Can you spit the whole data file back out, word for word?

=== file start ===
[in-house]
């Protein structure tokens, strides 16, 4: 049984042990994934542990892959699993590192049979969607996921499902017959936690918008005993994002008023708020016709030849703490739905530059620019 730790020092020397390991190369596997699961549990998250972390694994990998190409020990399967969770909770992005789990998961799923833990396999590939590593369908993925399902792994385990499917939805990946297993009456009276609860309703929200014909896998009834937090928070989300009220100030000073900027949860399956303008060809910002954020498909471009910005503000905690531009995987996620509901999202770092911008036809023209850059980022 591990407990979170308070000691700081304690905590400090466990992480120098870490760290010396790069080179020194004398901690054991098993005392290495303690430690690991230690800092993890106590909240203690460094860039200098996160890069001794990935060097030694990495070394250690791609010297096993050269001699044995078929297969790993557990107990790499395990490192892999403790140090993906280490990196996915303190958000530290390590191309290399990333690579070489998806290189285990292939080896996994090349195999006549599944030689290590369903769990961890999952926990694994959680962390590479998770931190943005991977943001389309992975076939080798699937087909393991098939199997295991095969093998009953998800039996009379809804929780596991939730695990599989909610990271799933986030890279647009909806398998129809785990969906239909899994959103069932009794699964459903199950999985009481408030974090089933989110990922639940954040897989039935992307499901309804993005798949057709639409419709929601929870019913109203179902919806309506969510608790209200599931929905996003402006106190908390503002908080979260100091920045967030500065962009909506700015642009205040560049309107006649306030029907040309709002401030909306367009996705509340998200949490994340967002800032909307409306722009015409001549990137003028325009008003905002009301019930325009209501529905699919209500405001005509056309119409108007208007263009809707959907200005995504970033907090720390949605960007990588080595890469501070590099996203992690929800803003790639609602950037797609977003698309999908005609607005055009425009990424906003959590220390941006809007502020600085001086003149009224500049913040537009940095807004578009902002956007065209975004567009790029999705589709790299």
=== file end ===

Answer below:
[in-house]
């Protein structure tokens, strides 16, 4: 049984042990994934542990892959699993590192049979969607996921499902017959936690918008005993994002008023708020016709030849703490739905530059620019 730790020092020397390991190369596997699961549990998250972390694994990998190409020990399967969770909770992005789990998961799923833990396999590939590593369908993925399902792994385990499917939805990946297993009456009276609860309703929200014909896998009834937090928070989300009220100030000073900027949860399956303008060809910002954020498909471009910005503000905690531009995987996620509901999202770092911008036809023209850059980022 591990407990979170308070000691700081304690905590400090466990992480120098870490760290010396790069080179020194004398901690054991098993005392290495303690430690690991230690800092993890106590909240203690460094860039200098996160890069001794990935060097030694990495070394250690791609010297096993050269001699044995078929297969790993557990107990790499395990490192892999403790140090993906280490990196996915303190958000530290390590191309290399990333690579070489998806290189285990292939080896996994090349195999006549599944030689290590369903769990961890999952926990694994959680962390590479998770931190943005991977943001389309992975076939080798699937087909393991098939199997295991095969093998009953998800039996009379809804929780596991939730695990599989909610990271799933986030890279647009909806398998129809785990969906239909899994959103069932009794699964459903199950999985009481408030974090089933989110990922639940954040897989039935992307499901309804993005798949057709639409419709929601929870019913109203179902919806309506969510608790209200599931929905996003402006106190908390503002908080979260100091920045967030500065962009909506700015642009205040560049309107006649306030029907040309709002401030909306367009996705509340998200949490994340967002800032909307409306722009015409001549990137003028325009008003905002009301019930325009209501529905699919209500405001005509056309119409108007208007263009809707959907200005995504970033907090720390949605960007990588080595890469501070590099996203992690929800803003790639609602950037797609977003698309999908005609607005055009425009990424906003959590220390941006809007502020600085001086003149009224500049913040537009940095807004578009902002956007065209975004567009790029999705589709790299």